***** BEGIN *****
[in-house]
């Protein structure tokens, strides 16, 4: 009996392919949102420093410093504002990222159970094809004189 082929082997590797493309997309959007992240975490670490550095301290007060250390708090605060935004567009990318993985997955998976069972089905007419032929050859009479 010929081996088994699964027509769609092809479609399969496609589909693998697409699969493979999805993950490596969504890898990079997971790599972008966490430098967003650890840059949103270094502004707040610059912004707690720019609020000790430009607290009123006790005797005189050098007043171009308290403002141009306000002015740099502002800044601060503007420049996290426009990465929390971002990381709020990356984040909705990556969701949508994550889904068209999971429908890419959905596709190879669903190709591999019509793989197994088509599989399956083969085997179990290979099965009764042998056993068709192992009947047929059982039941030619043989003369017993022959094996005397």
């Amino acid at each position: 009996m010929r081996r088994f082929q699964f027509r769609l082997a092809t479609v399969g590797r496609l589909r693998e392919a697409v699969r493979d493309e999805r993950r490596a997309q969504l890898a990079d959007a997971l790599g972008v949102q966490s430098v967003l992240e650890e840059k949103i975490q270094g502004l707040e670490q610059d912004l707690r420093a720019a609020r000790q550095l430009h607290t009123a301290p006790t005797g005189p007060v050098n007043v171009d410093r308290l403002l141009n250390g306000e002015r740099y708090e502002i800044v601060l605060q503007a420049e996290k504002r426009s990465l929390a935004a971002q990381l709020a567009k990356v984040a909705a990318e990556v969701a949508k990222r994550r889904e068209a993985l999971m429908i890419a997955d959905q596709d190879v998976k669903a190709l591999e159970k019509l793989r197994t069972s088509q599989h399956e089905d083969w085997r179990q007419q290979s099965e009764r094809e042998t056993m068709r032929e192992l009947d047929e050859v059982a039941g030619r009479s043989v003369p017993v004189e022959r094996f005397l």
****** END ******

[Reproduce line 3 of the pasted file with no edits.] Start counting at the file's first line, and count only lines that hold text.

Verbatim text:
């Amino acid at each position: 009996m010929r081996r088994f082929q699964f027509r769609l082997a092809t479609v399969g590797r496609l589909r693998e392919a697409v699969r493979d493309e999805r993950r490596a997309q969504l890898a990079d959007a997971l790599g972008v949102q966490s430098v967003l992240e650890e840059k949103i975490q270094g502004l707040e670490q610059d912004l707690r420093a720019a609020r000790q550095l430009h607290t009123a301290p006790t005797g005189p007060v050098n007043v171009d410093r308290l403002l141009n250390g306000e002015r740099y708090e502002i800044v601060l605060q503007a420049e996290k504002r426009s990465l929390a935004a971002q990381l709020a567009k990356v984040a909705a990318e990556v969701a949508k990222r994550r889904e068209a993985l999971m429908i890419a997955d959905q596709d190879v998976k669903a190709l591999e159970k019509l793989r197994t069972s088509q599989h399956e089905d083969w085997r179990q007419q290979s099965e009764r094809e042998t056993m068709r032929e192992l009947d047929e050859v059982a039941g030619r009479s043989v003369p017993v004189e022959r094996f005397l």